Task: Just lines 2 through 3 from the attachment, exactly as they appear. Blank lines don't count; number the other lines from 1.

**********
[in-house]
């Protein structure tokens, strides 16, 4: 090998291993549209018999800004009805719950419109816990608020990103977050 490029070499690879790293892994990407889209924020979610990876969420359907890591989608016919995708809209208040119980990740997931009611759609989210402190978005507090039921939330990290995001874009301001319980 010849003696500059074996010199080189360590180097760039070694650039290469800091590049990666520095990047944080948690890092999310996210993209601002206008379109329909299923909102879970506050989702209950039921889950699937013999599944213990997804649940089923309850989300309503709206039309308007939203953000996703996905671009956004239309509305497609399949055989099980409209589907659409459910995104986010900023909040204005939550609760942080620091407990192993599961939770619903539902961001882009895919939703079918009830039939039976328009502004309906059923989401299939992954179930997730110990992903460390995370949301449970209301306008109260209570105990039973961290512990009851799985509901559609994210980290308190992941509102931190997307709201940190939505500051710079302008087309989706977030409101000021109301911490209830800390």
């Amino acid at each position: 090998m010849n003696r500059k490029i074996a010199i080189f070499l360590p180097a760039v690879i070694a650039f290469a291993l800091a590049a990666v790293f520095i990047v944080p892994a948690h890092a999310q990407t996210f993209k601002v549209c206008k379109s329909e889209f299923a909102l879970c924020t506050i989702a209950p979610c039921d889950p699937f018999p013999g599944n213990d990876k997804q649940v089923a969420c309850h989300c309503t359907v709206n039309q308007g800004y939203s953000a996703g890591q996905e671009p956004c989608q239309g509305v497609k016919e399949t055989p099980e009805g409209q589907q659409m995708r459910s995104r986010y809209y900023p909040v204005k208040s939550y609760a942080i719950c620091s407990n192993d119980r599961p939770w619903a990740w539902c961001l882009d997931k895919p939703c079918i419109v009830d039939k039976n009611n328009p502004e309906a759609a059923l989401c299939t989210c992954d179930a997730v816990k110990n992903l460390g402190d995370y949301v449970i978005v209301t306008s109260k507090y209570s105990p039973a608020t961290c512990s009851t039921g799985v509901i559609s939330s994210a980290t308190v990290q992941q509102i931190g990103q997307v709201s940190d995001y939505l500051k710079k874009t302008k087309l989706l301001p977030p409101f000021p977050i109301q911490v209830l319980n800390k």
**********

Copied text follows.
């Protein structure tokens, strides 16, 4: 090998291993549209018999800004009805719950419109816990608020990103977050 490029070499690879790293892994990407889209924020979610990876969420359907890591989608016919995708809209208040119980990740997931009611759609989210402190978005507090039921939330990290995001874009301001319980 010849003696500059074996010199080189360590180097760039070694650039290469800091590049990666520095990047944080948690890092999310996210993209601002206008379109329909299923909102879970506050989702209950039921889950699937013999599944213990997804649940089923309850989300309503709206039309308007939203953000996703996905671009956004239309509305497609399949055989099980409209589907659409459910995104986010900023909040204005939550609760942080620091407990192993599961939770619903539902961001882009895919939703079918009830039939039976328009502004309906059923989401299939992954179930997730110990992903460390995370949301449970209301306008109260209570105990039973961290512990009851799985509901559609994210980290308190992941509102931190997307709201940190939505500051710079302008087309989706977030409101000021109301911490209830800390």
């Amino acid at each position: 090998m010849n003696r500059k490029i074996a010199i080189f070499l360590p180097a760039v690879i070694a650039f290469a291993l800091a590049a990666v790293f520095i990047v944080p892994a948690h890092a999310q990407t996210f993209k601002v549209c206008k379109s329909e889209f299923a909102l879970c924020t506050i989702a209950p979610c039921d889950p699937f018999p013999g599944n213990d990876k997804q649940v089923a969420c309850h989300c309503t359907v709206n039309q308007g800004y939203s953000a996703g890591q996905e671009p956004c989608q239309g509305v497609k016919e399949t055989p099980e009805g409209q589907q659409m995708r459910s995104r986010y809209y900023p909040v204005k208040s939550y609760a942080i719950c620091s407990n192993d119980r599961p939770w619903a990740w539902c961001l882009d997931k895919p939703c079918i419109v009830d039939k039976n009611n328009p502004e309906a759609a059923l989401c299939t989210c992954d179930a997730v816990k110990n992903l460390g402190d995370y949301v449970i978005v209301t306008s109260k507090y209570s105990p039973a608020t961290c512990s009851t039921g799985v509901i559609s939330s994210a980290t308190v990290q992941q509102i931190g990103q997307v709201s940190d995001y939505l500051k710079k874009t302008k087309l989706l301001p977030p409101f000021p977050i109301q911490v209830l319980n800390k």